Primary debulking surgery with the aim to leave no residual tumour is still considered as the standard treatment for patients with advanced ovarian cancer. However, more and more patients are submitted to IDS to reassure better surgical results. A complete debulking, without any residual tumour after surgery, should be pursued to obtain the best prognosis. However, the number of primary surgeries leaving residual tumor of more than 1 cm in diameter, is up to 40%, while during interval debulking surgery more often complete resection is achieved, without affecting survival [19,20]
Selecting patients who benefit from primary debulking surgery, i.e. in whom complete surgery results are possible, should be optimized. In several institutes diagnostic laparoscopy is already standard of care to determine further treatment in ovarian cancer patients. Prospective and retrospective studies showed that predictability of surgical outcome with laparoscopy is better than that of standard diagnostic staging [16-18,21]. However, prediction models could not be validated in different populations. Furthermore, laparoscopy is an invasive procedure under general anesthesia with a serious morbidity rate of 1‰-5% [22,23]. If laparoscopy before starting treatment is a reliable additional diagnostic tool in predicting result of PDS, unsuccessful laparotomies can be prevented. This will optimize treatment for the individual patient. To this date no randomized controlled trials have investigated whether additional diagnostic laparoscopy prevents unsuccessful laparotomies.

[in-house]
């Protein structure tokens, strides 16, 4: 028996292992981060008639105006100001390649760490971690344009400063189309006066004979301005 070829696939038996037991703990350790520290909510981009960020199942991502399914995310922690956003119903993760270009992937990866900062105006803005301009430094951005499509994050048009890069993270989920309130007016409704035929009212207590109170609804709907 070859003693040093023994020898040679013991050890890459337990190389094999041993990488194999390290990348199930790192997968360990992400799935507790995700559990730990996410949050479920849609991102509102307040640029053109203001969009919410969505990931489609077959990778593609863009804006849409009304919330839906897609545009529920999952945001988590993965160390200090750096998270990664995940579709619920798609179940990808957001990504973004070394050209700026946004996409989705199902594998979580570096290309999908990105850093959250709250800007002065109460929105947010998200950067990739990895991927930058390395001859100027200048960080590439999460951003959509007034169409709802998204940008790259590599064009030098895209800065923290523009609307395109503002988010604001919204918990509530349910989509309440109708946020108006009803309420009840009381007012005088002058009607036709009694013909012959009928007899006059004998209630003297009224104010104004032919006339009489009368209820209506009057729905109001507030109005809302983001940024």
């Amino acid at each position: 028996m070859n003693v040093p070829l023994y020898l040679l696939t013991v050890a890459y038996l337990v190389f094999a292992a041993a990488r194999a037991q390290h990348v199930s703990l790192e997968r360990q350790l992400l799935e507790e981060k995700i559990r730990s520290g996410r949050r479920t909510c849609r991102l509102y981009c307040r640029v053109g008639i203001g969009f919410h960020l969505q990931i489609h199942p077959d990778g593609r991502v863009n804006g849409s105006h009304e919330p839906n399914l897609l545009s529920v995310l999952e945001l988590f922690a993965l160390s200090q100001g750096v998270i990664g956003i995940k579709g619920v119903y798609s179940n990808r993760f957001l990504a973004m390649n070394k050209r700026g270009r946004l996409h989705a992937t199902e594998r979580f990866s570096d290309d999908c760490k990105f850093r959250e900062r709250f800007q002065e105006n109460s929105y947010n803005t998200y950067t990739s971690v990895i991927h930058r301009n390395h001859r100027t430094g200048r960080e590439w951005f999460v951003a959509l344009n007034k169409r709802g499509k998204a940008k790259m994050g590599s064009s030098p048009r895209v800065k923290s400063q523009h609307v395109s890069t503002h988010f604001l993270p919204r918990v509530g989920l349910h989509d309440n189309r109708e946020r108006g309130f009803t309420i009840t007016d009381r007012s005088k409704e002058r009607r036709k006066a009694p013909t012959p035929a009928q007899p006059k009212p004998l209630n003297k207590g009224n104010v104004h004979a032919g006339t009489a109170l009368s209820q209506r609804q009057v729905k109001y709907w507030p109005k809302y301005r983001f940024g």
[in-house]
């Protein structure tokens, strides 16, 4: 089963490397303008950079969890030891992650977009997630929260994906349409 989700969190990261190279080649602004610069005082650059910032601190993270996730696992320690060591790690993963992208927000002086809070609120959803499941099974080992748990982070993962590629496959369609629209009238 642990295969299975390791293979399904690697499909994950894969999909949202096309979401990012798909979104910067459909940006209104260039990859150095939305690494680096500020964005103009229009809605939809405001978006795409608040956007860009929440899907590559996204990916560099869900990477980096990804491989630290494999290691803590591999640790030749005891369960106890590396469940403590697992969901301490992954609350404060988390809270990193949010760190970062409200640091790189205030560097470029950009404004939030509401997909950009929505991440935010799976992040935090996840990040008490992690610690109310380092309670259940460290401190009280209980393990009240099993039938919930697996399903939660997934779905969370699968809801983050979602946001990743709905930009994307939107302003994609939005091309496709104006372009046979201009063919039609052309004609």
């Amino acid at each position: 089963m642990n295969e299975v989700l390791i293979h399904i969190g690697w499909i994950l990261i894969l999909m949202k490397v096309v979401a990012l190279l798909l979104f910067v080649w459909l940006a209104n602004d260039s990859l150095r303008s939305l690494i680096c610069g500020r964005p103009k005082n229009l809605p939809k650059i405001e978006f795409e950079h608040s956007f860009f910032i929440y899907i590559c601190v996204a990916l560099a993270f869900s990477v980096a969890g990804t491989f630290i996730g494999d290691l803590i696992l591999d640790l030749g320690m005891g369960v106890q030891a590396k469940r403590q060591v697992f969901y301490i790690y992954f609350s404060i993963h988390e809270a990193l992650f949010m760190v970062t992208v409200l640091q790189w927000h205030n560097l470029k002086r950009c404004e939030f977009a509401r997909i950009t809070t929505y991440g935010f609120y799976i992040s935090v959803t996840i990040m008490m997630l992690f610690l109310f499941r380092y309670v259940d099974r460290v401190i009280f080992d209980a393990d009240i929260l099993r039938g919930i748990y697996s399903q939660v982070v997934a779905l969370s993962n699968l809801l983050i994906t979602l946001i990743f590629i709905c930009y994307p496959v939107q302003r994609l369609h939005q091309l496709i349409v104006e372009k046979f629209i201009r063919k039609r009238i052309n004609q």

The authors declare that they have no competing interests.
MRB, GGK, PB, BO, BWM and MJR were involved in conception and design of the study. MJR and MRB drafted the first manuscript. All authors edited the manuscript and read and approved the final draft.
This study is funded by The Dutch organization for Health Research and Development (ZonMW) grant 80-82310-97-11056